Ensuring Quality of Web Portals Through Accessibility Analysis

Ensuring Quality of Web Portals Through Accessibility Analysis

Amar Ranjan Dash (Berhampur University, India) and Manas Ranjan Patra (Berhampur University, India)
Copyright: © 2018 |Pages: 41
DOI: 10.4018/978-1-5225-4206-3.ch008

Abstract

With the increase in number of electronic services being delivered through web portals, a lot of emphasis is being given to ensure the quality of web portals in terms of contents and associated design aspects. This has led to studies investigating various requirements of web users and to guidelines for quality enhancement in order to make web portals accessible to all irrespective of one's age, physical challenges, ethnicity, and level of literacy. In this chapter, the authors address the accessibility issues of web portals based on ongoing research. They analyze the accessibility in three levels (i.e., at the levels of authoring tool, web component, and user-agent). The contents of this chapter can throw light on the design aspects of web portals, web browsers, and media players to make them more suitable for users in general.
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Introduction

Over the last couple of years, web portals are being considered as excellent means of information dissemination and visibility. At the initial stages web portals were used as a source of information but with the passage of time organizations have begun to extend a plethora of services electronically. Analysis reveals that due to inadequacies in the content, presentation, and online assistance available in those web sites, users are not very much attracted towards web portals. Therefore, we need to understand user requirements to make web portals accessible for all, irrespective of their age, physical challenges, ethnicity, and levels of literacy. The World Wide Web consortium has recommended WCAG 2.0, UAAG 2.0, and ATAG 2.0 guidelines to analyze web portals at web component, user-agent, and authoring tool levels.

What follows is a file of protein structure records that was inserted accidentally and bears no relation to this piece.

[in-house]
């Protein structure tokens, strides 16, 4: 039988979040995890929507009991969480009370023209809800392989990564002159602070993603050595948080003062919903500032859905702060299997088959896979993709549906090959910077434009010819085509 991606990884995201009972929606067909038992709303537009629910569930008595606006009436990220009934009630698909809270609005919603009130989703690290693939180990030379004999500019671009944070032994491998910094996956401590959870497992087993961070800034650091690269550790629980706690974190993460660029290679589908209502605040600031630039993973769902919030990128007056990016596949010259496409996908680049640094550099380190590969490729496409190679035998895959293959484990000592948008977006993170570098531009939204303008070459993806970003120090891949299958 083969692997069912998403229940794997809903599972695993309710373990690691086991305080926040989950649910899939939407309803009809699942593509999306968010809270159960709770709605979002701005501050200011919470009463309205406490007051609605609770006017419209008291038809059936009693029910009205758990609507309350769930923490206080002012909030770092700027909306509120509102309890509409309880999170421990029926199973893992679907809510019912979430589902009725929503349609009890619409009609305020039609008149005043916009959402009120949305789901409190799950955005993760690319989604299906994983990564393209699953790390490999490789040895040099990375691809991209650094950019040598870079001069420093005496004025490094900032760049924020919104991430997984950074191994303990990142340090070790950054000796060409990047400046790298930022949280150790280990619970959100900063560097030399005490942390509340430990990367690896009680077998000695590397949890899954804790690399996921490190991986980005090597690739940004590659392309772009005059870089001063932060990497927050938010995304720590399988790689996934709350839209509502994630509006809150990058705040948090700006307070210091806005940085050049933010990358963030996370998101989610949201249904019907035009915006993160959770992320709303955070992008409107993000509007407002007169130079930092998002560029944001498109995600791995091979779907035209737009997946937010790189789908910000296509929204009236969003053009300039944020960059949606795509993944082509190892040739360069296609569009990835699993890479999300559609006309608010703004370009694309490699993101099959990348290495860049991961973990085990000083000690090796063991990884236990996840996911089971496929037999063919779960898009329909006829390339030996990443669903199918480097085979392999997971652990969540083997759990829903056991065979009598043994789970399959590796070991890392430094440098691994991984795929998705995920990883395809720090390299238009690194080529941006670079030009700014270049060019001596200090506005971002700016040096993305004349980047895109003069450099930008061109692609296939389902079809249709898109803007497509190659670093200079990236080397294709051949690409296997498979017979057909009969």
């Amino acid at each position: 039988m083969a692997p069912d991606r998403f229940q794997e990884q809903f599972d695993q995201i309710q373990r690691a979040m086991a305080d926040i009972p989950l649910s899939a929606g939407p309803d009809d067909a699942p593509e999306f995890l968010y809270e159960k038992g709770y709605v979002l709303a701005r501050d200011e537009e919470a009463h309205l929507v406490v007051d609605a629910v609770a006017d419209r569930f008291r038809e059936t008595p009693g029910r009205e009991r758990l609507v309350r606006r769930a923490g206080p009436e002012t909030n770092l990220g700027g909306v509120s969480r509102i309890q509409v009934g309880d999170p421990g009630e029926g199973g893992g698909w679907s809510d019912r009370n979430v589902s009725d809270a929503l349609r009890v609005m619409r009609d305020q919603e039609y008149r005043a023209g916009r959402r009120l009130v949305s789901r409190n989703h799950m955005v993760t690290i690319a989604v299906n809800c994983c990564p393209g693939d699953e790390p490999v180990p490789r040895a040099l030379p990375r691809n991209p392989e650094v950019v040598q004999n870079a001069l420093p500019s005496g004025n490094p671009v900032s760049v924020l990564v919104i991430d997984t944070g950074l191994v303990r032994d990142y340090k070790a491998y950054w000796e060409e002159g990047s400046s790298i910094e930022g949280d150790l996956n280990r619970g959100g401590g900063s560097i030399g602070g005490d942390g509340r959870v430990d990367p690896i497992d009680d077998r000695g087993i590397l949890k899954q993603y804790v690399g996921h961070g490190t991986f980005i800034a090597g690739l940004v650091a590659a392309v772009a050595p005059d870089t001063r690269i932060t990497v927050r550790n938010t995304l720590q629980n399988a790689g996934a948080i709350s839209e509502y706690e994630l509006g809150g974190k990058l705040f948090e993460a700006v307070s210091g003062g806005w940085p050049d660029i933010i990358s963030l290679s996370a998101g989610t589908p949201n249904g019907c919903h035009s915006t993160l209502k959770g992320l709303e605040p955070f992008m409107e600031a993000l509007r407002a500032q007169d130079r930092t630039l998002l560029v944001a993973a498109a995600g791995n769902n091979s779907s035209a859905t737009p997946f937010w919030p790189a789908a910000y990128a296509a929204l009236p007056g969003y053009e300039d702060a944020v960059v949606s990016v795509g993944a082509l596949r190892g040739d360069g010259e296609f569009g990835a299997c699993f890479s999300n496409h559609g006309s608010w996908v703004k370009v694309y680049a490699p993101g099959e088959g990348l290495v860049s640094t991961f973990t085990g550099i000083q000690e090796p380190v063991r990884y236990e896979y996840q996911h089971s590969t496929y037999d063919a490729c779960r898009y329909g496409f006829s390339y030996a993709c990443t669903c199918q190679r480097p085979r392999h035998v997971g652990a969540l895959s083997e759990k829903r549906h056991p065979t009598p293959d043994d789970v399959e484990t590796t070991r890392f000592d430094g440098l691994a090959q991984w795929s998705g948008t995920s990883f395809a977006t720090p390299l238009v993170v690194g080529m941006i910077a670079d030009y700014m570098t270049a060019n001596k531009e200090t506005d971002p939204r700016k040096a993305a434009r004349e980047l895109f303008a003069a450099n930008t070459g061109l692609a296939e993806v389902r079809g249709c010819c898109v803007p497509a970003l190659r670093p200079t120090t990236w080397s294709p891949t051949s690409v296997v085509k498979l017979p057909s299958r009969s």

Since 1997, the initializations of web accessibility initiatives, the web technology researchers have been carried out some studies to evaluate the accessibility of web portals and user agents. Abanumy, Al-Badi and Mayhew (2005) evaluated the accessibility of the government web portals of Saudi Arabia and Oman, using WCAG 1.0 guidelines and Multiweb, Lynx, and W3C Validation as software tools to find error percentages. They have used Assistive technologies and haptic devices for users having problems like total blindness and mobility. But, they have not addressed the issue of persons with color blindness. Ceaparu and Shneiderman, (2002) analyzed the home pages of 50 US state Web sites. The analysis was done manually and initial recommendations were made with 10 rules which did not include any recommendation for disable people.

Kuzma, Yen and Oestreicher, (2009) examined the accessibility of government web portals from different continent that is European Union, Asia, and Africa with respect to the guidelines of WCAG 1.0 using TAW as software tool. Similarly, Al-Radaideh, Nurser and Wahbeh, (2011) have evaluated 25 Government websites of jordan by considering TAW with respect to WCAG 1.0 Guideline. Similarly, Malaysian researchers, Latif and Masrek, (2010) have used WCAG 1.0 priority 1 and Bobby as automatic tool, to evaluate 9 websites. They have provided only the number of errors of different portals instead of computing the percentage of error. Thus, it doesn’t give an exact picture of the overall error percentage which can be used as a comparative measure among different web portals. Carter and Markel, (2001) classify disable peoples into four categories and demonstrate tools made for them by different company.

Kamoun, Mourad and Bataineh, (2013) have made a comparative analysis of web sites in Dubai using both WCAG 1.0 and WCAG 2.0; and recommend the use of WCAG 2.0 for e-Governments. In [Patra, Dash, Mishra, 2014, IJCSEA], the accessibility features of fifteen Indian web portals have been analyzed with respect to the WCAG 2.0 guideline. Accessibility of these web portals have been checked both manually and with the help of some tools. This work has been further extended to analyzing fifteen government web portals of Asian countries in Patra, Dash, Mishra, (2014) ICEGOV. In that work, the accessibility of four embedded media players also have been analyzed using UAAG 2.0.

Ismail and Kuppusamy, (2015) evaluate the accessibility of 302 Indian universities using ACHEKER on the basis of WCAG 2.0. Ismailova and Inal, (2016) analyses the accessibility of government websites of four countries viz, Kyrgyzstan, Azerbaijan, Kazakhstan and Turkey. In Baazeem and Al-Khalifa, (2015) authors investigate 23 accessibility evaluation studies. They analyze different type of methodology and tools used during last five years for analyzing the accessibility of web components.

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